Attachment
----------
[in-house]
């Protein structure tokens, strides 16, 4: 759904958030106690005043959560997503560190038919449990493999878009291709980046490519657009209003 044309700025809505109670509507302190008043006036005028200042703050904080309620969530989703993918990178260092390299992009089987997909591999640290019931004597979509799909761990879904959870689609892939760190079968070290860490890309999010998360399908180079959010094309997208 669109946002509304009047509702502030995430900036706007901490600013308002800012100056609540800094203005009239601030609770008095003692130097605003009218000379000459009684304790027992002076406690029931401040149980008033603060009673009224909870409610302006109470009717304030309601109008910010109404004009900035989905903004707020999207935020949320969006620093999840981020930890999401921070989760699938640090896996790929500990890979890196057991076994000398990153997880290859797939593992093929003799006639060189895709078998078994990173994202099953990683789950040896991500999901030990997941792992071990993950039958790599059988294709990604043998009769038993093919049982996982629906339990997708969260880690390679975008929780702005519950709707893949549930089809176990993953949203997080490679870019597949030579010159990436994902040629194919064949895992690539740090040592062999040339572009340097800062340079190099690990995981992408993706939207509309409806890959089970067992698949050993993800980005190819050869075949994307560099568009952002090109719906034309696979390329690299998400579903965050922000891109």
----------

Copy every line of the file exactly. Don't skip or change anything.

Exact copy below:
[in-house]
């Protein structure tokens, strides 16, 4: 759904958030106690005043959560997503560190038919449990493999878009291709980046490519657009209003 044309700025809505109670509507302190008043006036005028200042703050904080309620969530989703993918990178260092390299992009089987997909591999640290019931004597979509799909761990879904959870689609892939760190079968070290860490890309999010998360399908180079959010094309997208 669109946002509304009047509702502030995430900036706007901490600013308002800012100056609540800094203005009239601030609770008095003692130097605003009218000379000459009684304790027992002076406690029931401040149980008033603060009673009224909870409610302006109470009717304030309601109008910010109404004009900035989905903004707020999207935020949320969006620093999840981020930890999401921070989760699938640090896996790929500990890979890196057991076994000398990153997880290859797939593992093929003799006639060189895709078998078994990173994202099953990683789950040896991500999901030990997941792992071990993950039958790599059988294709990604043998009769038993093919049982996982629906339990997708969260880690390679975008929780702005519950709707893949549930089809176990993953949203997080490679870019597949030579010159990436994902040629194919064949895992690539740090040592062999040339572009340097800062340079190099690990995981992408993706939207509309409806890959089970067992698949050993993800980005190819050869075949994307560099568009952002090109719906034309696979390329690299998400579903965050922000891109």